Medibank member Liz shares her experience two weeks into a 40-day yoga challenge.


According to the Kabbalah, the ancient Jewish mystical text, it takes 40 days to ingrain any new way of being into our system, and that is the aim of Power Living’s 40-day yoga challenge.

The program’s weekly routine is this:

5 x in-studio practice sessions

1 x home practice session

2 x daily meditations

Weekly community meetings

3-day fruit fast in week four

Journaling and self-enquiry

I embarked on the 40-day challenge with some trepidation after having read the studio’s website, which warns that it demands “above all, a willingness to come apart”. However, friends who had done the challenge before raved about it and so, here I am.

Power Living – founded in Sydney in 2004 by Duncan Peak – has five studios across Sydney and Melbourne that teach a contemporary yoga form called Power Vinyasa. This dynamic, flowing style has its roots in Hatha yoga and is practised in a 30-degree room to aid detoxification, promote sweat and increase blood flow.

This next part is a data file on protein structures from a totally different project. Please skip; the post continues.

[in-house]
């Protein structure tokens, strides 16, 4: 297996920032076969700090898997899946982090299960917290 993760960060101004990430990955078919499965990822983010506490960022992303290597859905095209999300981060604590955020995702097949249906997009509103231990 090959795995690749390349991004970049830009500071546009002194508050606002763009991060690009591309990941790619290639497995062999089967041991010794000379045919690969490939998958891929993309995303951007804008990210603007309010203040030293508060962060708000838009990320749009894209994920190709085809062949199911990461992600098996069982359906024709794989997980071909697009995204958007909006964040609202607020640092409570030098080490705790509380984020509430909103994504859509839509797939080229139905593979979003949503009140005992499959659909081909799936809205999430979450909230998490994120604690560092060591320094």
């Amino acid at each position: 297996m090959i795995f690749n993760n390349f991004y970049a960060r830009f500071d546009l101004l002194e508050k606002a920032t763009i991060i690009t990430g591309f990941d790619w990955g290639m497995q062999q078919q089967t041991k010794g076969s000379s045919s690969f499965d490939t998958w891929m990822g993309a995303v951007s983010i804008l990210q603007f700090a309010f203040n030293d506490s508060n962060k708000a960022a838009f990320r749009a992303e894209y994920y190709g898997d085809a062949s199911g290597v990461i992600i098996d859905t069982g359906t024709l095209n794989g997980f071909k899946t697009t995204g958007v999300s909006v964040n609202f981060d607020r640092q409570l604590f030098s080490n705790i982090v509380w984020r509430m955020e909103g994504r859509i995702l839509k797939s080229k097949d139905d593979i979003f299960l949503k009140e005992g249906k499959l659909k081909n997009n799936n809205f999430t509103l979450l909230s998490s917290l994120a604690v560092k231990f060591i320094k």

Power yoga appeals to me as an alternative to other, more traditional practices, as it provides a strong physical workout while managing to make yoga philosophy accessible and relevant to the day-to-day, helping to train your mind to be more present and peaceful.

It is refreshing to be taught that a dogmatic approach to yoga doesn’t work, because it is based on a premise that physically, we are all the same. The first two weeks of the challenge have focussed strongly on listening to our bodies, taking notice of what we feel and adjusting our practice and diet accordingly. I suspect that being able to choose from Power Living’s three core classes – Power Vinyasa, Power Align, and Power Revive – depending on what your body needs that day, will be what gets me through the forty days.

That, and the community meetings. Held each Monday night, these are a chance for the 40-day challengers to get together and share their experiences from the week. Imagining some sort of hippy love-in, I was sceptical about attending these meetings at first, but have been pleasantly surprised and can see that the honesty and support they provide will be important to me during the next four weeks.

It is great to know that I’m not the only one in the challenge struggling with regular meditation (or attempts at meditation) and craving carbohydrates post practice! Yoga philosophy teaches us that in order to reach peace and vitality, we must first recognise, and face, some difficult truths about our bodies and ourselves.

A fellow challenger used this analogy to describe the process we are all going through: “I smelt a rose today; but it was while I was weeding.”

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